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No, RT is Really Quite Successful as a Russian Influence Operation

A Daily Beast article claims that RT, Putin's pet propaganda network, is a failure.

From 2005 to 2013, the Russian government spent 61.6 billion rubles—about $2 billion—on RT despite one of the current documents calling it “essentially an internet media company.”...

The RIA Novosti team also contested RT’s much-hyped online presence, especially the meaning of its outwardly circulated statistic—“chief object of pride for the channel”—that its YouTube account has had over 1 billion views. Most of the views, however, have come from videos “not pertaining to the main goals of the channel”—that is, providing a “Russian viewpoint” on global politics.

It also seems that “soft news”—described mordantly by the RIA Novosti team as “bums, metrosexuals, etc.”—accounted for 23 million views of RT's top 100 clips, which was far more traffic than any videos on Russian or Western politics or those featuring Vladimir Putin. Only 200,000, for example, watched Putin’s inauguration for his third term as Russia’s president; a meager 45,000 an exclusive interview he gave to RT. Putin’s most popular video? Singing “Blueberry Hill” at a charity benefit in St. Petersburg in 2010.

Of the top 100 most-watched over five years, 81 percent—344 million views—went to videos of natural disasters, accidents, crime, and natural phenomenon. RT’s political news videos, featuring the content by which it seeks to shape Western opinion and thus justify its existence, accounted for a mere 1 percent of its total YouTube exposure, with fewer than 4 million views.

Katie Zavdavski, who lied about Hamas' kidnapping and murder of Israeli teens, misses the point. Most sites, even "serious" news sites have viral videos about animals as their most popular content. The Huffington Post probably gets a lot more clicks on celebrities than its politics. Slate's most popular feature is an advice column. That doesn't stop them from effectively projecting their politics.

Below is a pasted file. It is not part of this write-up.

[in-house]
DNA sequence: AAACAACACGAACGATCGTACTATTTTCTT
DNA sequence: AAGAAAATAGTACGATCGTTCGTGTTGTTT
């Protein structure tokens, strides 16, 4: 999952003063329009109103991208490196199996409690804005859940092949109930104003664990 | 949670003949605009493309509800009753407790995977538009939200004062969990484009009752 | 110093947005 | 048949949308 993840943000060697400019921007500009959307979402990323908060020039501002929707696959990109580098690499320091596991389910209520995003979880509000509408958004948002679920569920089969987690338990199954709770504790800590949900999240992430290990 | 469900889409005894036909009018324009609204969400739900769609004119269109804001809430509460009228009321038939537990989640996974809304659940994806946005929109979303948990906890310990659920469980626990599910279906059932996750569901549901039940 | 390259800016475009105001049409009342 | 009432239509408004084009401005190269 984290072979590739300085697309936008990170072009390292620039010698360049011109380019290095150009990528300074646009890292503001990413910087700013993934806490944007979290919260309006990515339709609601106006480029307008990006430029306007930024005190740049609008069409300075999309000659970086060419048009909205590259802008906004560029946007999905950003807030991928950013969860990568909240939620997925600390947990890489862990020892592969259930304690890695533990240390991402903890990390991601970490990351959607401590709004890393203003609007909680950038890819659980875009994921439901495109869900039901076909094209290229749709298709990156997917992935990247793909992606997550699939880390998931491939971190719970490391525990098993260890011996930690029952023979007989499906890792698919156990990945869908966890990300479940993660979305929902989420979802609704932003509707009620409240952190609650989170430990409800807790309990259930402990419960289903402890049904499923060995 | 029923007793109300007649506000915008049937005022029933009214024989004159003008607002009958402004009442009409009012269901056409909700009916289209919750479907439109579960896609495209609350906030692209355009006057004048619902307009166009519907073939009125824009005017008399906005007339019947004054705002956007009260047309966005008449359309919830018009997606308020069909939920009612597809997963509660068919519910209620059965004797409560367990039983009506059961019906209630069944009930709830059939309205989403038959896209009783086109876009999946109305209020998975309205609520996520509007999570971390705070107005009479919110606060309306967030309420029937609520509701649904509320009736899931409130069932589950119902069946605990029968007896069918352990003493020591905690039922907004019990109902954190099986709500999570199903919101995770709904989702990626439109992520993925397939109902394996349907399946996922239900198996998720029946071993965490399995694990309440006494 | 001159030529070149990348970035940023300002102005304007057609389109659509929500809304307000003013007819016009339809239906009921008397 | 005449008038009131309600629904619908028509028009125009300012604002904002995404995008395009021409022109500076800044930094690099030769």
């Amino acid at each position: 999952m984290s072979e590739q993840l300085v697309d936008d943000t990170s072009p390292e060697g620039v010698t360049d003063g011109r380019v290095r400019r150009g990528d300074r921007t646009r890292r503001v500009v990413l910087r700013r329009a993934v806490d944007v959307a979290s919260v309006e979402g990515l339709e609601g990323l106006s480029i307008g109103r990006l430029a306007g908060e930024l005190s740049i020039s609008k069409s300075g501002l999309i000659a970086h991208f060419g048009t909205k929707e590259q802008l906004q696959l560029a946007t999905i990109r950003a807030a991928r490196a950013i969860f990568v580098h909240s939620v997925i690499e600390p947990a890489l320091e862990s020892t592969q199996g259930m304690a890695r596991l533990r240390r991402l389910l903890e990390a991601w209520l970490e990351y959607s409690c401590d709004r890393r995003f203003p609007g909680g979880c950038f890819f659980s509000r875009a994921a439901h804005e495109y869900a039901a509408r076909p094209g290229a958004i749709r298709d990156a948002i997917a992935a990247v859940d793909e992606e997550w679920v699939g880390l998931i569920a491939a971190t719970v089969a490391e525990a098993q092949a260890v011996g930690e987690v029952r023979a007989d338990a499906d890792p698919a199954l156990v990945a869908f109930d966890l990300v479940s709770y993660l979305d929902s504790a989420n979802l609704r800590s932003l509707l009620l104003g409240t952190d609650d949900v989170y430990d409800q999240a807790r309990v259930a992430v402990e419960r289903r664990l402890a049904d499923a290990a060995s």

Arguing that RT is a failure because its 'side' material is what gets the clicks misses the point. The side material helps normalize the use of RT videos, which is widespread even on conservative sites, and guides some percentage of viewers to its political stuff. And even the seemingly apolitical videos play into the larger classical Russian propaganda about the impending collapse of the West.

An RT reel has an apocalyptic feel. Its overall message is that everything is coming apart. At least in the West. This appeals to a particular demographic.

In the post-Soviet era, Putin can't count on the natural support of the left. He has instead cleverly conducted an influence operation on the far left, the far right and people who are just fed up with it all and distrust their governments.

And it paid off. Both Corbyn, the new radical left Labour leader in the UK, and UKIP on the right, were RT 'gets'. What do they have in common? They appeal to people who distrust everything. Putin has courted opposition groups without caring much about their ideology. RT, like Al Jazeera, is favored by people who are skeptical about everything... except the fact that their news comes from a brutal dictatorship. But it's "alternative". Never mind that the alternative manages to be even worse than the thing it's an alternative to.

The Putin coalition in the West is just as confused and angry as RT's programming. But it works. And that's what counts.

Old style ratings don't particularly matter. Al Jazeera's huge investment in getting a cable network in the US crashed and burned. Putin has spent $2 billion much more cleverly on RT and gotten more bang for his buck.

Has it paid off? Consider the dividends from getting a Ron Paul fanboy like Edward Snowden as an agent. It's not quite up there with some of the KGB's old coups among Communist fellow travelers, but it's not that far off. Wikileaks has been nearly as effective as the ACLU at its mission of disguising espionage and sabotage as civil rights activism.

The KGB usually ate the CIA's lunch and RT proves that it didn't need to rely solely on the support of the left as a prop. Even without the left, the KGB could find fellow travelers, spies and useful idiots in the West.